HOW TO ROAST, BOIL, OR BROIL
How to Roast Chickens.—Pluck carefully, draw
and truss them, and put them to a good fire; singe, dust, and
baste them with butter. Cover the breast with a sheet of
buttered paper; remove it ten minutes before it is enough; that
it may brown. A chicken will take 15 to 20 minutes. Serve with
butter and parsley.
How to Boil Chickens.—Fasten the wings and legs
to the body by threads tied round. Steep them in skim milk two
hours. Then put them in cold water, and boil over a slow fire.
Skim clean. Serve with white sauce or melted butter sauce, or
parsley and butter.—Or melt 1 oz. of butter in a cupful
of milk; add to it the yolk of an egg beat up with a little
flour and cream; heat over the fire, stirring well.
Geese (a la mode).—Skin and bone the goose;
boil and peel a dried tongue, also a fowl; season with pepper,
salt and mace, and then roll it round the tongue; season the
goose in the same way, and lay the fowl and tongue on the
goose, with slices of ham between them. Beef marrow rolled
between the fowl and the goose, will greatly enrich it. Put it
all together in a pan, with two quarts of beef gravy, the bones
of the goose and fowl, sweet herbs and onion; cover close, and
stew an hour slowly; take up the goose; skim off the fat,
strain, and put in a glassful of good port wine, two
tablespoonfuls of ketchup, a veal sweetbread cut small, some
mushrooms, a piece of butter rolled in flour, pepper and salt;
stew the goose half an hour longer; take up and pour the ragout
over it. Garnish with lemon.
How to Roast Pigeons.—Take a little pepper and
salt, a piece of butter, and parsley cut small; mix and put the
mixture into the bellies of the pigeons, tying the necks tight;
take another string; fasten one end of it to their legs and
rumps, and the other to a hanging spit, basting them with
butter; when done, lay them in a dish, and they will swim with
How to Boil Pigeons.—Wash clean; chop some
parsley small; mix it with crumbs of bread, pepper, salt and a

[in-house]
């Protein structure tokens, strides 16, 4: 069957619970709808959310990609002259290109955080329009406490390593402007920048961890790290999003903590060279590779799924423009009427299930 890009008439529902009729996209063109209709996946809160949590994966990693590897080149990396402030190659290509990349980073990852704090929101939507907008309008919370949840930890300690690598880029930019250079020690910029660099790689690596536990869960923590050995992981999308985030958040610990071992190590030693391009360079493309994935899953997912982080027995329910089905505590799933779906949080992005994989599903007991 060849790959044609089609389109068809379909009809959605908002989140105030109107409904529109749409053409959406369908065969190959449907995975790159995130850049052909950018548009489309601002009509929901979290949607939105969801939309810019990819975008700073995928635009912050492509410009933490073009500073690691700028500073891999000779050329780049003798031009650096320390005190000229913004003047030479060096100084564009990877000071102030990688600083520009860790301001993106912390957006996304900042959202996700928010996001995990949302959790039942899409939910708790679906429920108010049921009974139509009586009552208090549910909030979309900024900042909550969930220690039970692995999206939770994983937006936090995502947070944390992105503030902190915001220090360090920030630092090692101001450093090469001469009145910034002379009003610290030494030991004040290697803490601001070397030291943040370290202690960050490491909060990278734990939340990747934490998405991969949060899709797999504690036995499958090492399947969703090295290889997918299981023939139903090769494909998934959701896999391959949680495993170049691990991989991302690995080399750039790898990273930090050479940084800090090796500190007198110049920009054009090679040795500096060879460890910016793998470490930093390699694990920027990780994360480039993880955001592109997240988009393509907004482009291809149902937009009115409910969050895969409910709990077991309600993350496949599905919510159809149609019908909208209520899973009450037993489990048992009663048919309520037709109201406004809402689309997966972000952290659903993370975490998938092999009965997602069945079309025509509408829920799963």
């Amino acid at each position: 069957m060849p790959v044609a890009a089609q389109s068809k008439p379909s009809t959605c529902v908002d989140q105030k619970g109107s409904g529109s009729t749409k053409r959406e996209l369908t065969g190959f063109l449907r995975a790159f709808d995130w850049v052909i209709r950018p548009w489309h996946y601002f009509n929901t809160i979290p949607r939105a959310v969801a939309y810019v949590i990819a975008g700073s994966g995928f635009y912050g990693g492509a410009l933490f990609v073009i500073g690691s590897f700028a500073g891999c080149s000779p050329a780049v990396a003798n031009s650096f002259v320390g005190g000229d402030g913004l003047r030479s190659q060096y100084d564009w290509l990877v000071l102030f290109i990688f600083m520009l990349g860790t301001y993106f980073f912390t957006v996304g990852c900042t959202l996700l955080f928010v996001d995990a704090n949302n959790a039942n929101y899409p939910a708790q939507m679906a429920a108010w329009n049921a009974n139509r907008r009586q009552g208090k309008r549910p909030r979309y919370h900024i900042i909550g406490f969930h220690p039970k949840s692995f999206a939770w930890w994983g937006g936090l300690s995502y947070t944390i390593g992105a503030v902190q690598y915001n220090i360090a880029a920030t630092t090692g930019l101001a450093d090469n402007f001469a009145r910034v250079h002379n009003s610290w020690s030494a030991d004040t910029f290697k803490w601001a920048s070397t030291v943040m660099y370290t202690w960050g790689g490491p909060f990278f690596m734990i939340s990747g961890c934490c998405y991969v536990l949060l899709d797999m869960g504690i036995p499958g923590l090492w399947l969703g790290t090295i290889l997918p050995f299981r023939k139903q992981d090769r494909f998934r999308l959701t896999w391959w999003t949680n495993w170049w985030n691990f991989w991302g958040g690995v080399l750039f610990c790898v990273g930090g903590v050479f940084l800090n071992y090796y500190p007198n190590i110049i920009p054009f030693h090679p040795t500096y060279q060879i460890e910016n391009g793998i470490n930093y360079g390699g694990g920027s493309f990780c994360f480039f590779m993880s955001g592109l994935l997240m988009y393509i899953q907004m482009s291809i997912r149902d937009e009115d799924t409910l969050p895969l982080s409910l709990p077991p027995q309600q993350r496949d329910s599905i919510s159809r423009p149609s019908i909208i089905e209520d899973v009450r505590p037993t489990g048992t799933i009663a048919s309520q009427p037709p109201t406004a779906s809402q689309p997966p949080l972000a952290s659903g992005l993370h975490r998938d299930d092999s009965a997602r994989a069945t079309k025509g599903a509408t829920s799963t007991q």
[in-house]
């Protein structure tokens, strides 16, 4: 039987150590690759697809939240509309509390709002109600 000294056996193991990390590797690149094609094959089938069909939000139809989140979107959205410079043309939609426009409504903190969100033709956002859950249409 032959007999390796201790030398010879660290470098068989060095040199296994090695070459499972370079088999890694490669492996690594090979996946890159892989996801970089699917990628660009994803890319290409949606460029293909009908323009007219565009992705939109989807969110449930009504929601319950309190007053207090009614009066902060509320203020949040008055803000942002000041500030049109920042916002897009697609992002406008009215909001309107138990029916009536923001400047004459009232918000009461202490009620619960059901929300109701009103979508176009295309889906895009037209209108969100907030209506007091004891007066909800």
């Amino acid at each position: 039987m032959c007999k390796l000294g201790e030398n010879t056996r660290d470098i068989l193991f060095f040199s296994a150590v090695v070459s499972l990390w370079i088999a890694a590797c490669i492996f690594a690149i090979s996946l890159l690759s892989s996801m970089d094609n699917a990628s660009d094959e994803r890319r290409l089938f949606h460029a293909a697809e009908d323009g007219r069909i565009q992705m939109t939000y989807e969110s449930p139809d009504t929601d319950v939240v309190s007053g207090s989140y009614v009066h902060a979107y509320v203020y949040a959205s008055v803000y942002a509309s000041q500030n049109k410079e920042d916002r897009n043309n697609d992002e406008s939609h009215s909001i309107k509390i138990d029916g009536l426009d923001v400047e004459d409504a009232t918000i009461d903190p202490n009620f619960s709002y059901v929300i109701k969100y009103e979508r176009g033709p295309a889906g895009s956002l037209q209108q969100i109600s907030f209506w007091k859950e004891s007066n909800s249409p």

bit of butter; stuff the pigeons, and boil 15 minutes in some
mutton broth or gravy. Boil some rice soft in milk; when it
begins to thicken, beat the yolks of two or three eggs, with
two or three spoonfuls of cream, and a little nutmeg; mix well
with a bit of butter rolled in flour.
How to Broil Pigeons.—After cleaning, split the
backs, pepper and salt them, and broil them very nicely; pour
over them either stewed or pickled mushrooms, in melted butter,
and serve as hot as possible.
Scalloped Cold Chickens..—Mince the meat very
small, and set it over the fire, with a scrape of nutmeg, a
little pepper and salt, and a little cream, for a few minutes,
put it into the scallop shells, and fill them with crumbs of
bread, over which put some bits of butter, and brown them
before the fire. Veal and ham eat well done the same way, and
lightly covered with crumbs of bread, or they may be put on in
How to Roast Turkey.—The sinews of the legs
should be drawn whichever way it is dressed. The head should be
twisted under the wing; and in drawing it, take care not to
tear the liver, nor let the gall touch it.
Put a stuffing of sausage-meat; or, if sausages are to be
served in a dish a bread stuffing. As this makes a large
addition to the size of the bird, observe that the heat of the
fire is constantly to that part; for the breast is often not
done enough. A little strip of paper should be put on the bone
to hinder it from scorching while the other parts roast. Baste
well and froth it up. Serve with gravy in the dish, and plenty
of bread-sauce in a sauce-tureen. Add a few crumbs, and a
beaten egg to the stuffing of sausage-meat.